So his defense :: though poorly articulated :: is ignorance. He didn’t know that these companies were under repeated investigation in the past :: and he didn’t know that they were likely to come under investigation in the future. It’s only negligent ignorance :: not intentional corruption.

Maybe I could believe that. Many people The Droid speaks with haven’t the first clue about the ongoing horrors of ScamWorld. Its scope and scale have a tendency to shock the uninitiated. It’s a depressing story that normal people don’t want to spend much time thinking about. But Mark Shurtleff isn’t one of these blissful ignorants. His relationship to ScamTown is direct … and totally creepy.

In 2004 :: Attorney General Mark Shurtleff spoke at a sales conference for USANA Health Sciences. USANA is a Utah based MLM that :: I’m guessing :: has very little to do with health or sciences.

Brace yourself for some mind blowing bullshit …

It’s not just that he gives an astoundingly improper endorsement considering his position …

“If you do it right, you do it legal, it is one of the greatest ways to help people realize the dreams of, of uh, and benefits and advantages of a free market system in the world today. And it is legal, and Attorneys General know this. And in fact Usana has a reputation around this country for being the ones that do it right.”

… it’s that he shills :: and plugs :: and fucking woo woos. He’s flat pitching! He knows the sounds :: and the gestures :: and the metaphors. He gets that the hype and inflated emotional reactions are the SickMachine’s main/only lubrication. This big fat turd ain’t no MLM virgin.

In 2005 :: Attorney General Mark Shurtleff supported a legislative amendment to Utah’s Pyramid Scheme Act. The amendment carves out an exclusion from the Pyramid Scheme Act for MLM’s which pretend to sell physical products {i.e. almost all of Utah’s pyramid schemes}. Says Robert Fitzpatrick in a very interesting article on MLMwatch

“Utah’s top law enforcement official, Attorney General Mark Shurtleff, supported the bill. He argued, contrary to the facts, that one of the distinguishing features of illegal pyramid schemes was the lack of legitimate products. This may have been a valid argument 30 years ago when product-based schemes were less common. Since then, however, the largest and most harmful of all pyramid schemes that have been prosecuted—such as Equinox, Trek Alliance, and International Heritage—offered products or services as their form of “paying consideration.” The existence or quality of the products is, today, irrelevant to the analysis. Some of Shurtleff’s top contributors were the very companies that would benefit the most from SB 182 [2]. Their operations would no longer violate the state’s anti-pyramid scheme statute.”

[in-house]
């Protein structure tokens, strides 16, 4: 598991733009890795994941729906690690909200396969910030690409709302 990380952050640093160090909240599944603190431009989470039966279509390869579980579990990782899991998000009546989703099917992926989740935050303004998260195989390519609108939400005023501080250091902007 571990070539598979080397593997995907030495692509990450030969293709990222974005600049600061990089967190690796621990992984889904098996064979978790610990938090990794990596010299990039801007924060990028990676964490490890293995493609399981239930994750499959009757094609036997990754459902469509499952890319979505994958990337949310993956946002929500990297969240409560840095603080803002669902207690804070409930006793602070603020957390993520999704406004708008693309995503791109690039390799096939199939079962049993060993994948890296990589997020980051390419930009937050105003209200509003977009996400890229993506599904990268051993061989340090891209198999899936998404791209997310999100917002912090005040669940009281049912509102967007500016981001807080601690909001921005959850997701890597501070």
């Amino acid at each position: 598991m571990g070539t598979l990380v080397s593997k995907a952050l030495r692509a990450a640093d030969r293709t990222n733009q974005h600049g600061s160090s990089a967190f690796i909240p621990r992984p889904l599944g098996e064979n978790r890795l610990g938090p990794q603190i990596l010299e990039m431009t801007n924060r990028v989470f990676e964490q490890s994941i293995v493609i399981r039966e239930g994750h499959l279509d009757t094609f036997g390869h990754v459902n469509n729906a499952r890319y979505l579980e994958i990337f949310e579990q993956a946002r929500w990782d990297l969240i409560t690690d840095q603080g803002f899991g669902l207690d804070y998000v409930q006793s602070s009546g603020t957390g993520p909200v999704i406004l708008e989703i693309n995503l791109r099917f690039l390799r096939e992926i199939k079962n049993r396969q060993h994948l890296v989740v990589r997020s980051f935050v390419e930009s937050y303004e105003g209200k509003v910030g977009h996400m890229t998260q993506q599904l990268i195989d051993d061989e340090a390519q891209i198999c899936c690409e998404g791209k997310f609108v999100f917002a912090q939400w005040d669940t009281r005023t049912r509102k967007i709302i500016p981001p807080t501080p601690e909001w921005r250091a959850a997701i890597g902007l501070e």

The bill passed :: was signed by the Governor :: and became Utah’s law in December of 2009. Not that it really mattered much :: what with Utah never even pretending that it would enforce its laws against the geese steeling the golden eggs. Three ironic cheers for the “greatest way to benefit from a free market system” …

Woo woo!

Woo woo!

Woo woo!

{melancholy vomiting}

And now to the now.

Mark Shurtleff wrote a book … or maybe it’s more like an “alternative” to a book. Being that Shurtleff is a totally fucking white Mormon who grew up around nothing but totally fucking white Mormons :: I’m sure you won’t be surprised to learn that his “book” is a “historical novel” about Dred Scott :: who is rather famously black … like slave levels of black.

It comes in two lovely covers …

Quite a sensitive subject :: I hope he’s got the literary skillz to handle this with the delicacy and complexity that it demands :: {spoiler alert} he doesn’t

“That old Moses sho’ ’nuff wouldn’t have to part the Mississippi like he done the Red Sea to lead his people to freedom. I reckon they could’ve walked right across it, so thick is that river with silt and trees and wrecks of a thousand steamers.

And how.


Sure …

“Dred Scott,” he chastised himself, “shame on you! You needs to get shet of that old feelin’ of bondage. That edifice be the place of you’ freedom!”

Oh my sweet tap dancing god {OMSTDG}!